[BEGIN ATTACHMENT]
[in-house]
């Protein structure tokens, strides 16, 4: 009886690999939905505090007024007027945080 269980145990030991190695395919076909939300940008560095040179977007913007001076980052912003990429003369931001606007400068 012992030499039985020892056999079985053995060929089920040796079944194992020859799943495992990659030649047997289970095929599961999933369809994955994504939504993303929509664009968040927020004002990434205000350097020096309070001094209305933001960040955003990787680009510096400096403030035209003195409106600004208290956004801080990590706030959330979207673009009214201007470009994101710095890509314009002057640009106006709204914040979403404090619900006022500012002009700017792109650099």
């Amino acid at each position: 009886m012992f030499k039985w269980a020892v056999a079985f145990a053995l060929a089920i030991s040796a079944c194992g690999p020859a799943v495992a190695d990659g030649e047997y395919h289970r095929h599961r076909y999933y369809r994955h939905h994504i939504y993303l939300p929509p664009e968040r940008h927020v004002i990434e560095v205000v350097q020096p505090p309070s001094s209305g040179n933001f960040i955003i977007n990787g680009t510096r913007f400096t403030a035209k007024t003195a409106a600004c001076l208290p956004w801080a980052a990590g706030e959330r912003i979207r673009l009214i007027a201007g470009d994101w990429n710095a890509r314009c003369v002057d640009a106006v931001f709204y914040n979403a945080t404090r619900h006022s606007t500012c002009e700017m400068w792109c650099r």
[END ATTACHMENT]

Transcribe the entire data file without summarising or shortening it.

[in-house]
């Protein structure tokens, strides 16, 4: 009886690999939905505090007024007027945080 269980145990030991190695395919076909939300940008560095040179977007913007001076980052912003990429003369931001606007400068 012992030499039985020892056999079985053995060929089920040796079944194992020859799943495992990659030649047997289970095929599961999933369809994955994504939504993303929509664009968040927020004002990434205000350097020096309070001094209305933001960040955003990787680009510096400096403030035209003195409106600004208290956004801080990590706030959330979207673009009214201007470009994101710095890509314009002057640009106006709204914040979403404090619900006022500012002009700017792109650099």
């Amino acid at each position: 009886m012992f030499k039985w269980a020892v056999a079985f145990a053995l060929a089920i030991s040796a079944c194992g690999p020859a799943v495992a190695d990659g030649e047997y395919h289970r095929h599961r076909y999933y369809r994955h939905h994504i939504y993303l939300p929509p664009e968040r940008h927020v004002i990434e560095v205000v350097q020096p505090p309070s001094s209305g040179n933001f960040i955003i977007n990787g680009t510096r913007f400096t403030a035209k007024t003195a409106a600004c001076l208290p956004w801080a980052a990590g706030e959330r912003i979207r673009l009214i007027a201007g470009d994101w990429n710095a890509r314009c003369v002057d640009a106006v931001f709204y914040n979403a945080t404090r619900h006022s606007t500012c002009e700017m400068w792109c650099r």